Are you ready for the upcoming Vietnam EPR?
by Megan Keen at 09:16 in Packaging, Environmental, Emerging, WEEE, Battery
On 10 January 2022, the Vietnamese Ministry of Natural Resources and the Environment posted a new decree as part of the Law on Environmental Protection. This has given essential updates to aspects of the law with which many companies may find themselves needing to be compliant, as EPR regulations begin to come into force from 2024.
The biggest change to the law is the introduction of a new EPR system and recycling targets associated with certain products such as packaging materials for: food products, cosmetics, pharmaceutical products, veterinary drugs, detergents, household products, medical products, battery cells, lubricating oil, tyres, and tubes; eventually this will also include electric and electronic equipment. The legislation gives producers and importers a choice to meet the recycling targets or pay towards the environmental protection fund.
A tax of 1% of the company turnover will be levied for disposable battery cells, diapers, sanitary towels, disposable wet wipes, and chewing gum. A fixed rate per kg of used plastics will be taxed for cups, utensils, stirrers, straws, cotton swabs, disposable razors, bags, shoes, sandals, any type of toys, any type of fishing supplies, any type of construction materials, and small plastic bags which are non-biodegradable.
New labelling regulations have also been announced within the law however which are not compulsory, they are instead voluntary, but still potentially useful to consider at this time as it will influence what products are banned from 2030. The new labelling involves a new eco label which can be put on sustainable products that are given permits by the ministry. Currently the classifcation methodlogy is still unknown moment, until further notices from the ministry. Even though the label is voluntary there could be benefits to your company as all products certified with the Vietnam Eco-label will be given priority of procurement and investment for these products by the public sector. The private sector and NGOs will also be encouraged to give the same priorities to labelled products.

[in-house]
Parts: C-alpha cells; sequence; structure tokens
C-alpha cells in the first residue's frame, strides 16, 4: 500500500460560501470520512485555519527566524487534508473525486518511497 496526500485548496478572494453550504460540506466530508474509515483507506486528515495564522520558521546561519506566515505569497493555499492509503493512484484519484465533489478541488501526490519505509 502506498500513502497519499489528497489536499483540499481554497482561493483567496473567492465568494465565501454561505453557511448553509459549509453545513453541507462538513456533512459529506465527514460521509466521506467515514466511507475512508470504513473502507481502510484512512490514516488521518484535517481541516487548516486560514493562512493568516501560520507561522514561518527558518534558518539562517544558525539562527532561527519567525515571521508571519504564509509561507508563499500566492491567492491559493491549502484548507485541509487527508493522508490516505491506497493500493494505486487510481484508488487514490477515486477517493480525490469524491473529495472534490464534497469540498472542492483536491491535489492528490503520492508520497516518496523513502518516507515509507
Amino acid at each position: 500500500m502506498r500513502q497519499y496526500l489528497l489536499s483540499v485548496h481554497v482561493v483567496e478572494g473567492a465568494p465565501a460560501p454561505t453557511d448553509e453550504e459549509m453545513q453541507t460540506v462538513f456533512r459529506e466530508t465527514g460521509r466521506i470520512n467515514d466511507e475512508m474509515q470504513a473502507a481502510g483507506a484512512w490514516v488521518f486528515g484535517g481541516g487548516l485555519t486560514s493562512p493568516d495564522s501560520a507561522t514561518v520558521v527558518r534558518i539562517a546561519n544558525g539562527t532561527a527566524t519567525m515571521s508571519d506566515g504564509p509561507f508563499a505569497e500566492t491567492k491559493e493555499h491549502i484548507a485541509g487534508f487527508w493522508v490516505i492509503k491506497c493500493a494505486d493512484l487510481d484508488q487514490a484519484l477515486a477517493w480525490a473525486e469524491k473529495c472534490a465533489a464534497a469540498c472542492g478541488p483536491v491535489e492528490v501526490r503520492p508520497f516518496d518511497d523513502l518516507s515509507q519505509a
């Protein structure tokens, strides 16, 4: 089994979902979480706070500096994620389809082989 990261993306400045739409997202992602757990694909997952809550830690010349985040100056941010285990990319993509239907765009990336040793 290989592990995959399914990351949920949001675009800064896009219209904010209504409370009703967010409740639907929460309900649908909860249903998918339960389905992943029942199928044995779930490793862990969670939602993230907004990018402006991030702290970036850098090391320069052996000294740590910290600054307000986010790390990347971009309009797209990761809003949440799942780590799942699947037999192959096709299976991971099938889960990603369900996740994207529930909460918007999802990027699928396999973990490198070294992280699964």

The new plastic ban will impact all importers and producers of single use plastics and non-biodegradable products, the roadmap first starts with a ban on small non-biodegradable plastic bags and any thin films from the 1st of January 2026, unless produced for exportation.
After 31 December 2030, the roadmap moves on to ban all single use plastic, unless labelled with Vietnamese ministry approved Eco-label. At this time the roadmap also bans non-biodegradable plastic packaging and products containing microplastics, unless produced for exportation.
Lorax EPI aims to aid your compliance with this new regulation in a way that makes the transition easier, and sheds more light on future updates to the roadmap as they are released. If you need further advice surrounding these current updates in legislation, please don't hesitate to contact us.
Click here to receive regular updates on blog posts, webinars, and regulatory changes directly to your inbox